Get your school ready to code
Changes to the ICT curriculum put programming back at the core. Getting ready is going to be a challenge, but Andrew Dixon has some pointers to help you prepare
ICT is changing, and programming is once more back in the limelight. In January, Michael Gove announced his intentions to abolish the current ICT curriculum and replace it with a school-defined ICT curriculum with a strong Computer Science theme, giving those of us who teach ICT a serious challenge.
Yet the inclusion of Computer Science in the ICT curriculum has many benefits for students wishing to pursue IT in higher education. Learning programming concepts is good preparation for the type of work they’ll encounter at college and university, and it’s never a bad idea to equip students with an industry-relevant skillset. This doesn’t necessarily mean that all students need to be proficient in object-oriented languages when they leave school, but a foundation in computer architecture and the principles of programming will be an advantage.
However, this new agenda has implications for teachers, and these will differ depending on the educational background of your ICT department. Training will need to be looked at again; this new style of ICT will need a whole new set of tools.
Moving on from flowcharts
The mere mention of “programming” can give even seasoned IT teachers a nervous twitch, particularly at the thought of delivering C++ at secondary school level. Some of us retain distant memories of university lectures on object-oriented approaches to multi- dimensional arrays – and not all of us remember exactly what it means. Luckily, things aren’t as grim as they seem.
In the new curriculum, programming will require students to design and create an executable program using at least one language. This will involve sequencing instructions, declaring variables, iteration (loops and repetitions), storing data, calling functions and procedures, and debugging code. This may seem like a terrifying crescendo of technical keywords, but once you break it down, it isn’t actually as complex as it sounds.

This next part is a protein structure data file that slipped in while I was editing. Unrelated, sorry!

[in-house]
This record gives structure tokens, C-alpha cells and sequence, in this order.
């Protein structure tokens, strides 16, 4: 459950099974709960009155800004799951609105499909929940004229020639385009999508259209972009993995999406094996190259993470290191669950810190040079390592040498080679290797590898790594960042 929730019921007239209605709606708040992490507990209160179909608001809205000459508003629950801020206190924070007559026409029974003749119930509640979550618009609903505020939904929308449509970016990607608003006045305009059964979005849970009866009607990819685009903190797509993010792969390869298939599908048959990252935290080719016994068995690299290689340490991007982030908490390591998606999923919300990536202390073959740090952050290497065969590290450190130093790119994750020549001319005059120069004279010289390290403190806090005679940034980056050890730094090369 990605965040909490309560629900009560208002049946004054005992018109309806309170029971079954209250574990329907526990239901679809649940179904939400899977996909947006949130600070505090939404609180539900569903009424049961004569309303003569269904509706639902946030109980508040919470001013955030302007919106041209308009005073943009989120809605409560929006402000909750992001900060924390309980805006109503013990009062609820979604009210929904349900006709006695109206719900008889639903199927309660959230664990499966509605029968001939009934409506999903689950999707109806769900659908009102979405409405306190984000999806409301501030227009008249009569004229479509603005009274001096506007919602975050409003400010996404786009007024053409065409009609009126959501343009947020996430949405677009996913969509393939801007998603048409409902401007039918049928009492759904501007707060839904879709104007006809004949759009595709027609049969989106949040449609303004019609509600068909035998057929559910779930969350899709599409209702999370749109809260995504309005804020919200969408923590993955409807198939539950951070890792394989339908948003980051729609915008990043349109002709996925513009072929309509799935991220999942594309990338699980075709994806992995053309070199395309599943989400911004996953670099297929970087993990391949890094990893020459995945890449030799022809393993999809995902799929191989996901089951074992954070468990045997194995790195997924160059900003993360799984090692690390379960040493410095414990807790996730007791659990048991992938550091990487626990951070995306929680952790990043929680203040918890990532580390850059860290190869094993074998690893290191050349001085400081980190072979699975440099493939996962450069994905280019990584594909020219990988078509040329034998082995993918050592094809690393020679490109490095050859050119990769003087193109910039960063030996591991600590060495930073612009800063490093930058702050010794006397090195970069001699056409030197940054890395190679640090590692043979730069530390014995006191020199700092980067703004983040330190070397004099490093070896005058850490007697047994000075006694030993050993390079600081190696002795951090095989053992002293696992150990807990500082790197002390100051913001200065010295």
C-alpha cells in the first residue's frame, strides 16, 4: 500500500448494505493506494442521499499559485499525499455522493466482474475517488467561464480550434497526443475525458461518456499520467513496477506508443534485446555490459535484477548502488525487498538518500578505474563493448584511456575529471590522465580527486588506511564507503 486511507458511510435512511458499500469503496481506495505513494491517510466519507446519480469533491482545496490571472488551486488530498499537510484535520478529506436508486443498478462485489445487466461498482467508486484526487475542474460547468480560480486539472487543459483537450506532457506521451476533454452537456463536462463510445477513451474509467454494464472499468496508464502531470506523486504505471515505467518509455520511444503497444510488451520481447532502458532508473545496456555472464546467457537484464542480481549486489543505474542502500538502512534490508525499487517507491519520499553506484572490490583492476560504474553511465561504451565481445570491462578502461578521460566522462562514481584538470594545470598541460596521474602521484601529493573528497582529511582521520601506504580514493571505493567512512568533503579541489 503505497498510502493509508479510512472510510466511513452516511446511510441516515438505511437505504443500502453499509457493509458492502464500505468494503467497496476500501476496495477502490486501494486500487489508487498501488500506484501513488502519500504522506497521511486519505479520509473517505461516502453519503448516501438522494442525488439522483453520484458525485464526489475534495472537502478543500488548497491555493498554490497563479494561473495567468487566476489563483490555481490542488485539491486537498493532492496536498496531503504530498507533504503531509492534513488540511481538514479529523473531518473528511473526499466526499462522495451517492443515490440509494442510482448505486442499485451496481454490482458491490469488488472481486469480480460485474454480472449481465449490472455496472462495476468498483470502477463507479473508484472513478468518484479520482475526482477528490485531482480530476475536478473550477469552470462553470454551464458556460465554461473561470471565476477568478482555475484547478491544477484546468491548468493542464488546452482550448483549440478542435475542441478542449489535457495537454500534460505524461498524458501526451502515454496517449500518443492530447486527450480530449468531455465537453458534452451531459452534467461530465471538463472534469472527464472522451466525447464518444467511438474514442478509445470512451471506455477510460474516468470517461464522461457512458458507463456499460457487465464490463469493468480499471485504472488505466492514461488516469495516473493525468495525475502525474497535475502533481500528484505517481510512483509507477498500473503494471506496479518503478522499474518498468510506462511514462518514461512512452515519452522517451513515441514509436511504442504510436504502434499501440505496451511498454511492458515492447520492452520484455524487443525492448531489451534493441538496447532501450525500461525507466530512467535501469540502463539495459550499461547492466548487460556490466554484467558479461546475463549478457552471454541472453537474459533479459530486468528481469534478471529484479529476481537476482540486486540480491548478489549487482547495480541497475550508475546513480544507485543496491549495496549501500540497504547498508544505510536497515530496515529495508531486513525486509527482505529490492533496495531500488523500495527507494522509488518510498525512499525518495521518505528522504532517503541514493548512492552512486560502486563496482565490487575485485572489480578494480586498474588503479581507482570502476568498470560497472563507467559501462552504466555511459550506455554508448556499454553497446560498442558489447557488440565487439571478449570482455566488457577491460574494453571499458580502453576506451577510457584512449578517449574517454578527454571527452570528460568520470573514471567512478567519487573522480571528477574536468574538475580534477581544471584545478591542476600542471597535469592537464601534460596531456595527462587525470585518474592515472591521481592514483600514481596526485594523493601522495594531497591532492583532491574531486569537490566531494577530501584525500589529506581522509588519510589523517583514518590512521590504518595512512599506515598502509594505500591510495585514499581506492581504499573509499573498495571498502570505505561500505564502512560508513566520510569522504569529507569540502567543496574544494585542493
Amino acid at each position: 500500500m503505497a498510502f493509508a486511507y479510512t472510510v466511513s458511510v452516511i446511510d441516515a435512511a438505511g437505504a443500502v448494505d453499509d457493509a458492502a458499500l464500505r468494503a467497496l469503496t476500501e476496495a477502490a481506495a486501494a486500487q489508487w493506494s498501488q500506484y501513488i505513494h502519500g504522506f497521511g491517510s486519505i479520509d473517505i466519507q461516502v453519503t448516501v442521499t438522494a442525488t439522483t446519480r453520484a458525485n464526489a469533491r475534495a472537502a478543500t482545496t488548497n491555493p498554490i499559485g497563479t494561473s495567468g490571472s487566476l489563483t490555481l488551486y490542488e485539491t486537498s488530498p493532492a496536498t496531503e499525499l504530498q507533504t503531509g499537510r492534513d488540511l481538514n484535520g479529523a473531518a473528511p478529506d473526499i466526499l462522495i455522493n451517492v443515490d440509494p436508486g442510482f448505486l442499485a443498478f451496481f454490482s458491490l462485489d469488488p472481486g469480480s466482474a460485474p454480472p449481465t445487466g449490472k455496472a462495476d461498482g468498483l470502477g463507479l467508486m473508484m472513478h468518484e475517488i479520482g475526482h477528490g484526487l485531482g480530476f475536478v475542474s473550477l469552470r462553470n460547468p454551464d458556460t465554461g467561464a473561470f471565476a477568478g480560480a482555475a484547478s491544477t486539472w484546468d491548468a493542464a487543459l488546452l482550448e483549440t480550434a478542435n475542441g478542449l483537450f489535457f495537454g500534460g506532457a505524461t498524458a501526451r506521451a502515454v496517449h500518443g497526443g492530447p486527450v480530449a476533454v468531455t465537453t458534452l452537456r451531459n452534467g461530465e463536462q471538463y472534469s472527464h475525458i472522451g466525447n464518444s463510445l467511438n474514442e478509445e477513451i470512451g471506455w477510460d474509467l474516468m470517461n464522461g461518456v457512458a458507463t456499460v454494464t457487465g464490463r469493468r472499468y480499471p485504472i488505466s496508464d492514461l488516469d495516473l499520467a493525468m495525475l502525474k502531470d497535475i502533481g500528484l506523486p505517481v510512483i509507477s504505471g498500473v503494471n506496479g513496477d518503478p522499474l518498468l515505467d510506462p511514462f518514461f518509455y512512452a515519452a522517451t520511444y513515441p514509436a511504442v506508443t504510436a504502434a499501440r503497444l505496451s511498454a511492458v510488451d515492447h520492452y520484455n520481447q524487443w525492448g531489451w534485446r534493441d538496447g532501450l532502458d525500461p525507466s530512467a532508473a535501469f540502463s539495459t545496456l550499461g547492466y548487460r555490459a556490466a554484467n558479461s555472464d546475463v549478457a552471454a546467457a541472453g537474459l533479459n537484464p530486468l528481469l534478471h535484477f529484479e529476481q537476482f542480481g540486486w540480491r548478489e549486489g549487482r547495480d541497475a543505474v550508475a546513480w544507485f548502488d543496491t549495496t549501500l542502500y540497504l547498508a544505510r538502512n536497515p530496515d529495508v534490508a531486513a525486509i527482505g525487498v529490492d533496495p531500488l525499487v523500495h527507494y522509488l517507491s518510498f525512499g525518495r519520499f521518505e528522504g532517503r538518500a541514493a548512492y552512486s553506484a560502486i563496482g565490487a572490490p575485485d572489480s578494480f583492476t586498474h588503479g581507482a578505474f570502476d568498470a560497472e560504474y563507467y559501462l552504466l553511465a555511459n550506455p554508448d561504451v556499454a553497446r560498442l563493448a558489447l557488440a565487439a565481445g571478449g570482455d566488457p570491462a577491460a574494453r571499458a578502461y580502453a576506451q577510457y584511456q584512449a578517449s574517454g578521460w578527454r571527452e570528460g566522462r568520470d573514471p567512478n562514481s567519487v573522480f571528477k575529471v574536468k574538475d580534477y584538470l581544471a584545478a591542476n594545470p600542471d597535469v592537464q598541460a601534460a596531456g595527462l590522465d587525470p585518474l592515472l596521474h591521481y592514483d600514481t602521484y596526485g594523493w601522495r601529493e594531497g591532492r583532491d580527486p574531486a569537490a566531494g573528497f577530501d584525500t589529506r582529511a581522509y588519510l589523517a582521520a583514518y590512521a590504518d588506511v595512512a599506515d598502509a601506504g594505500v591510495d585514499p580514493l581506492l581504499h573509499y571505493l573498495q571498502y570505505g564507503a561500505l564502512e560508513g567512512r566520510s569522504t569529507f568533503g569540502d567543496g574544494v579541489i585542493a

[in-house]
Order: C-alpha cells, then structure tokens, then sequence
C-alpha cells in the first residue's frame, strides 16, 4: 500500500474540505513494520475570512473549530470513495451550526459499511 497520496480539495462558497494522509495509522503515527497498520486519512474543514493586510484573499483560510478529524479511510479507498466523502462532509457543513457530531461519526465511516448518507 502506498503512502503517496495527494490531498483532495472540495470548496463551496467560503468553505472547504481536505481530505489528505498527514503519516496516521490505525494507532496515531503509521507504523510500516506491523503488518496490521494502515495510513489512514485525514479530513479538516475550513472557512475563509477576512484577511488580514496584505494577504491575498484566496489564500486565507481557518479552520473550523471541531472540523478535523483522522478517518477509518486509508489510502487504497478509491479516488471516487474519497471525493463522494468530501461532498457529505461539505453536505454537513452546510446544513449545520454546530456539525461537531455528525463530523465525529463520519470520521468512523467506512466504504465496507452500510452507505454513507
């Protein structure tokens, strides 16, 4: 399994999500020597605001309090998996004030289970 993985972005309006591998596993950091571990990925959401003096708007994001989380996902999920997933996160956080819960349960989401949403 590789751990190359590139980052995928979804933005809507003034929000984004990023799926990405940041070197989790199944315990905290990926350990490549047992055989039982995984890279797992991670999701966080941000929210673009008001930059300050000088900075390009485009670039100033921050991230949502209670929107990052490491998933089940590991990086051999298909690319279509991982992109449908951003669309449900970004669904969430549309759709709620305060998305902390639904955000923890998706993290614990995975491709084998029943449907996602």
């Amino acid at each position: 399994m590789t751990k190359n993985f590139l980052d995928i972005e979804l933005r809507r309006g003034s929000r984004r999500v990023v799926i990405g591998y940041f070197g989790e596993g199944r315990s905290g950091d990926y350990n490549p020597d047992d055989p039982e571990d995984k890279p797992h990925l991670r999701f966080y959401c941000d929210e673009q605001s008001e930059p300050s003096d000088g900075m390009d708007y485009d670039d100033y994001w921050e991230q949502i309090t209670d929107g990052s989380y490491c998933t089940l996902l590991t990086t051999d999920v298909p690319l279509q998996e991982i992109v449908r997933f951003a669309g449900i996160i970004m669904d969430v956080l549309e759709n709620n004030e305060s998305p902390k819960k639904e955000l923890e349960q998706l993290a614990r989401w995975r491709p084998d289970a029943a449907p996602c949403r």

Certainly, teaching programming languages at secondary school is no trivial task. You need to think carefully about how to weight the curriculum because, as the word “language” implies, students have to learn a language as alien and complex as any foreign tongue. They’re also likely to be unprepared for writing code, particularly if their only exposure to programming has been in software such as Logicator, Crocodile Clips or Flowol.
These programs fall into the flowchart programming genre, where, instead of coding using a text editor, students create a series of events and branches in a flowchart. It’s a useful first step, but one that’s unlikely to prepare students for the complexity of proper code. What these programs do provide, however, is a good introduction to the logical steps of designing and writing a program, which is part of the reason they have been on the ICT curriculum in primary and secondary schools for many years.
We can use this to our advantage. The key to introducing programming to the curriculum is to target the middle- ground between flowchart programming and coding. Flowchart programming offers a practical introduction to the fundamentals of programming basic concepts such as loops; subroutines can be explained more easily using a flowchart-style tool than they can in the raw code, and the flowchart can act as a virtual map for designing a coded program.
By tracking student progress, you can also get a clear indication of how well a student or a class will take to more sophisticated coding environments, and this might also aid you in selecting the correct coding language for your school.